We are delighted to announce that we have been granted an extension period for the programme to continue to run until 31st October 2022. The original plan was to complete our objectives by March next year, but the impact of the coronavirus has created the need for activity to take place during an additional summer. With thanks to the National Lottery Heritage Fund, this has been made possible and we are now able to make up for lost time.
When the coronavirus arrived back in February 2020, The Pendle Hill Landscape Partnership was nearing its halfway mark. Initially, it was considered it to be good timing, as the subsequent March lockdown gave us space to reflect on our successes and provided time to think about moving into stage 2 of the scheme. A number of contractor-led projects were still able to go ahead in line with government guidelines, including the creation of the Chatburn to Downham bridleway and refurbishing the Downham information barn nearby, plus hedge-laying and dry stone walling contracts on farms, and the Summit peat 'resilience' works.
As time moved on however, and the pandemic continued to progress, the enormity of the impact on the programme started to show. The continuous cancellations of planned activity meant that we were falling further and further behind with meeting our objectives. Firstly, the archaeology forum was cancelled, then a hedge-laying competition, dry stone walling courses, volunteering days, the 'People Enjoying Nature' sessions, Little Saplings outdoor learning sessions, and school and family activities – all cancelled.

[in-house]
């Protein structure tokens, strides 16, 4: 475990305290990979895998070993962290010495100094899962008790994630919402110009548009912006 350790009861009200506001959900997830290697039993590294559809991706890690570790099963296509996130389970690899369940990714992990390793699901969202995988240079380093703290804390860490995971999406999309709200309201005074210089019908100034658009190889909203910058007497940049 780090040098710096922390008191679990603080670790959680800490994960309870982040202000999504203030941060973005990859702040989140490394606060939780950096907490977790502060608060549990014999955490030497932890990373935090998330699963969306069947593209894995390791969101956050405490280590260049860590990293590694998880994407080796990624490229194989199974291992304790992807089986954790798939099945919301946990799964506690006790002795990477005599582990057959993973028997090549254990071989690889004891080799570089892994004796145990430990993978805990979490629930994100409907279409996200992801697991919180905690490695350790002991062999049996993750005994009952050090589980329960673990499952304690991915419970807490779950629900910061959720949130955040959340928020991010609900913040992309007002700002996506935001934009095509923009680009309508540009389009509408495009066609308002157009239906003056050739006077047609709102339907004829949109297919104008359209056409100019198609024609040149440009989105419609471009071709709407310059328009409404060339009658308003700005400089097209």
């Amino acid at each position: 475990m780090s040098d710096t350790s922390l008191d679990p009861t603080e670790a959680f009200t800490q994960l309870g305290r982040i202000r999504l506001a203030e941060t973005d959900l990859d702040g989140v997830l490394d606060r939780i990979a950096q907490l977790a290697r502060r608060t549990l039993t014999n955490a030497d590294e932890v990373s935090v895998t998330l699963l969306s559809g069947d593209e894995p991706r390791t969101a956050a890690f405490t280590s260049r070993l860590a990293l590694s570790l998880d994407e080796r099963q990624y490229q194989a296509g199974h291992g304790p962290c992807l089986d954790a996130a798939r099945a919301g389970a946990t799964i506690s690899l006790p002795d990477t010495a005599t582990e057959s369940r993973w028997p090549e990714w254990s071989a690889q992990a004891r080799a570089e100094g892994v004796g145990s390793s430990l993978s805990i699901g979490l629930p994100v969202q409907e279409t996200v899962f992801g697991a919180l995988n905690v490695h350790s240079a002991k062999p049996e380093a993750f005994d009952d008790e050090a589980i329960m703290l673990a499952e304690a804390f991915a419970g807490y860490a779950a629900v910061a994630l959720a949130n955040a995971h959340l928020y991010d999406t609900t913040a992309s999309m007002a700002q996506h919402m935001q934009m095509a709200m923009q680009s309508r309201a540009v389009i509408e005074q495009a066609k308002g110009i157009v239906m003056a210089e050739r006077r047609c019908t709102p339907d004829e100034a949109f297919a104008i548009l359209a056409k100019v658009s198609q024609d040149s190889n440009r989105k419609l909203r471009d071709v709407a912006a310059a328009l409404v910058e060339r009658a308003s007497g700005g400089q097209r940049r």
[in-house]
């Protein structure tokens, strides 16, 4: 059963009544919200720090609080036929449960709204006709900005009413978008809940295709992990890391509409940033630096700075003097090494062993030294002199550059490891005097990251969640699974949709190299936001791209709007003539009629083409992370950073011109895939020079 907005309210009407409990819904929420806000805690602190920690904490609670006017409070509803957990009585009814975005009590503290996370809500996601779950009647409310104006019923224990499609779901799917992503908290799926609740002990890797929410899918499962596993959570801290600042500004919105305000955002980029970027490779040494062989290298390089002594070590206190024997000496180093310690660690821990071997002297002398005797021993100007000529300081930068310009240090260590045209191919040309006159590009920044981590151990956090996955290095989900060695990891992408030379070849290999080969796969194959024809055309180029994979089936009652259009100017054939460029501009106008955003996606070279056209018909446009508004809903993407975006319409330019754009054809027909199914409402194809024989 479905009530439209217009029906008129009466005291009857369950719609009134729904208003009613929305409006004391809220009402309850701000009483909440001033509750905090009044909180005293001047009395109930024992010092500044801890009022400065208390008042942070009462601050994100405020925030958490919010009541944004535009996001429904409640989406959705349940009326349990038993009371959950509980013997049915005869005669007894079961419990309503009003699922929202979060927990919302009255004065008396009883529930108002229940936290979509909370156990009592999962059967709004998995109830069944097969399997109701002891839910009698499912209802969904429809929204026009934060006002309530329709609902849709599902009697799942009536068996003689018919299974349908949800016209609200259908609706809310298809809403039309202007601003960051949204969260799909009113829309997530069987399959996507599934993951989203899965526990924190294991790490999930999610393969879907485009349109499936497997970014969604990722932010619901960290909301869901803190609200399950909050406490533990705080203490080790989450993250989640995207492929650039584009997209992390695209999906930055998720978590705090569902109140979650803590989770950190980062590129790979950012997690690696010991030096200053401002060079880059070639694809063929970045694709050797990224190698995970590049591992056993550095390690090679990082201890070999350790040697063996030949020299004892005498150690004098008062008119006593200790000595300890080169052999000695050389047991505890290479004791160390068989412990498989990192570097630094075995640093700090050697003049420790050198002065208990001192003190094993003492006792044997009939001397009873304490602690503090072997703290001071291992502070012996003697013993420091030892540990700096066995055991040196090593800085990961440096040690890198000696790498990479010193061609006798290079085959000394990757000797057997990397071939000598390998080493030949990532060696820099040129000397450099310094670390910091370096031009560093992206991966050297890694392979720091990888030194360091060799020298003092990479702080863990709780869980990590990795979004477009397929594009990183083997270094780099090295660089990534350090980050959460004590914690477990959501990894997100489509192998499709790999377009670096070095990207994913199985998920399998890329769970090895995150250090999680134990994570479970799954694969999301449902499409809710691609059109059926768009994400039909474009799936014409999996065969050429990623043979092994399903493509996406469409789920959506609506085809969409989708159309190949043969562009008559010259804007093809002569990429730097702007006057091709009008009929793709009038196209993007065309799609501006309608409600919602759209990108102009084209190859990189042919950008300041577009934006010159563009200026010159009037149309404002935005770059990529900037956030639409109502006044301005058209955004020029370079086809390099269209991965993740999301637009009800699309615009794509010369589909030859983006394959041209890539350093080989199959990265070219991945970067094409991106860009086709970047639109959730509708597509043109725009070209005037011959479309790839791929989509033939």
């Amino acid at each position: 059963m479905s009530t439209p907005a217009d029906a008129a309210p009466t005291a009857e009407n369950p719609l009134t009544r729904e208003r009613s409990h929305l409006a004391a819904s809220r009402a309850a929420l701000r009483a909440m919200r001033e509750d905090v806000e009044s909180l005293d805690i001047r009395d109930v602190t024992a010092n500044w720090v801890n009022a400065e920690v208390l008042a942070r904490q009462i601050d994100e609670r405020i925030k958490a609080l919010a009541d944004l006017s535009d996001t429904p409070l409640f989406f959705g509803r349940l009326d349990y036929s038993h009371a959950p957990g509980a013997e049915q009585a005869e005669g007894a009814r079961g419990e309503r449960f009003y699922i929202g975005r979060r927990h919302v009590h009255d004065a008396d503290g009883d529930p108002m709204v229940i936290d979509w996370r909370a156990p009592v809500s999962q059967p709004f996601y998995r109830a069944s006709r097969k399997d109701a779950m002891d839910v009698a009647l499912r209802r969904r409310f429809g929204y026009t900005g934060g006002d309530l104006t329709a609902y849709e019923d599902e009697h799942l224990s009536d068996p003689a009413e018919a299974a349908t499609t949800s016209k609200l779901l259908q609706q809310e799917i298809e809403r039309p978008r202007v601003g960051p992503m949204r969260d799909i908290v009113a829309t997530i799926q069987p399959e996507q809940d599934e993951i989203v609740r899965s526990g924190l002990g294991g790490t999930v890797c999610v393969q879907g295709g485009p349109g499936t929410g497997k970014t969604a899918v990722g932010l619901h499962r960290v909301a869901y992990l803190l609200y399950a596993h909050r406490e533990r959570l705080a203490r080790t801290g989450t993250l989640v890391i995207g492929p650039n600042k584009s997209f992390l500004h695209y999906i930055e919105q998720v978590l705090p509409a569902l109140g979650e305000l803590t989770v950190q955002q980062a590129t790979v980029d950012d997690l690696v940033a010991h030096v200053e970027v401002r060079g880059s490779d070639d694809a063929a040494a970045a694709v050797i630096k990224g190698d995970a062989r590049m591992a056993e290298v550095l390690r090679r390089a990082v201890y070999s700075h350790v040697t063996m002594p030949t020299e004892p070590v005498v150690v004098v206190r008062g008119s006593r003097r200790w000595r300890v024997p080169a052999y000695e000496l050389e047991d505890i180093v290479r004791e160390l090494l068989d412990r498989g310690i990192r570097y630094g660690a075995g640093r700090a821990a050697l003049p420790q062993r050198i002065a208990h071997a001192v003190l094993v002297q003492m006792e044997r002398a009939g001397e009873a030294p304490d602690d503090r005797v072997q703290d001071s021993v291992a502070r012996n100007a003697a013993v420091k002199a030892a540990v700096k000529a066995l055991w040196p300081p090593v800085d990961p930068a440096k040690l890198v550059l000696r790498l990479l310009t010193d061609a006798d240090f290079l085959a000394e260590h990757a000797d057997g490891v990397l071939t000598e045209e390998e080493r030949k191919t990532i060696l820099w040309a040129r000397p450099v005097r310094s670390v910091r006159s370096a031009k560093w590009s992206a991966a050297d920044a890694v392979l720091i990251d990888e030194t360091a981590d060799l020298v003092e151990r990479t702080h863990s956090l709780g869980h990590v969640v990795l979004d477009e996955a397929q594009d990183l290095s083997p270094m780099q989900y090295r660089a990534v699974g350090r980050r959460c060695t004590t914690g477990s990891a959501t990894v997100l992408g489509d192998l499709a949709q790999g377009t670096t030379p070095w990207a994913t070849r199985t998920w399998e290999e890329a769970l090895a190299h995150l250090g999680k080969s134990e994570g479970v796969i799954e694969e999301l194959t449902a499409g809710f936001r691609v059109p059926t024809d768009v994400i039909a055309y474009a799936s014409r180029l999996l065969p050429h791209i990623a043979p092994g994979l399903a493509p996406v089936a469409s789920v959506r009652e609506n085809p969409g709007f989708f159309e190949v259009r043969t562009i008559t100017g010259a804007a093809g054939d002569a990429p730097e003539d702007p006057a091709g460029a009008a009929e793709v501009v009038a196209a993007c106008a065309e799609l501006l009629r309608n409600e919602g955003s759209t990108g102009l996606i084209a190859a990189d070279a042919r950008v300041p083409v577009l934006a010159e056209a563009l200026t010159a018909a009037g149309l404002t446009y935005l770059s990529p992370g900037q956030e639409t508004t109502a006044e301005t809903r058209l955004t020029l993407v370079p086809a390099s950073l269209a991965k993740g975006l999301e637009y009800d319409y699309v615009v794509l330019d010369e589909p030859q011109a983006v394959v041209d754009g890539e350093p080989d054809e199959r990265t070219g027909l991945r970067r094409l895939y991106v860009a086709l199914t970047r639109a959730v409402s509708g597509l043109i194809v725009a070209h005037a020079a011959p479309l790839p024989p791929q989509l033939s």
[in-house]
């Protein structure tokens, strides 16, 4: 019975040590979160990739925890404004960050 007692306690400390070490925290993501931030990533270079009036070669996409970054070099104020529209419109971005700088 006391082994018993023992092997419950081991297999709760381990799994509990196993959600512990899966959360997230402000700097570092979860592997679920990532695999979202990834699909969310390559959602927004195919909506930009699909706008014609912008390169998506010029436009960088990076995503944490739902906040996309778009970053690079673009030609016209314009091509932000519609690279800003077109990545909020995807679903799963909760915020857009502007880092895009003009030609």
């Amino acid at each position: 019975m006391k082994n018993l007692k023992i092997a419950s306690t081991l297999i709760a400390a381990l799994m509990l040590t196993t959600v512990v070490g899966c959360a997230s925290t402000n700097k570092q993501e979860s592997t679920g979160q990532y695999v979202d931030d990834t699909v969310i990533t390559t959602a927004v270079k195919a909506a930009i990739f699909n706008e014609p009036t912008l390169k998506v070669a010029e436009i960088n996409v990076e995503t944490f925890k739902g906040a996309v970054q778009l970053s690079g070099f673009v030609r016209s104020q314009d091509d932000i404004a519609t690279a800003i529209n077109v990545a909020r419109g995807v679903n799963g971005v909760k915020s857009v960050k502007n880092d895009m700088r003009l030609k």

Some activities were adapted and instead delivered online, such as the Dark Skies events. Such events were hugely popular and enabled us to reach new audiences - people who wouldn’t, or couldn't, normally join in. We thought creatively about how we could continue to engage with audiences, and carry out project work whilst working under restrictions, so there were some hugely positive things to take from lockdown as a result. In-Situ carried out events on-line and ran experimental 'testing Ground' artist residencies; the PEN project ran small group walks close to home and 2021's archaeology forum was a digital success! But the news of 'another summer' has been very much welcomed by the team. We are now able to revisit our plans for 2020 and begin to deliver projects and community engagement in 'real life' once more.
We are now back in full swing with plenty of dry stone walling taking place, new access routes being established, and summer holiday family events and the People Enjoying Nature sessions are back on. Next month a week-long walking festival will take place, alongside an event for Clarion Sunday run by Mid Pennine Arts. Next year will see three new woodlands planted up, lots more work on traditional boundaries, two more artists in residence, another archaeology internship and an extension to the much loved 72 Seasons project, which was a saviour to the people involved with it during the pandemic.
Our Programme Manager, Cathy Hopley, said 'We are just so pleased and excited to be back outside, providing opportunities for people to get involved and hands-on with the landscape. Having this extension means we will be able to make up for lost time and deliver some really exciting things next year: watch this space!'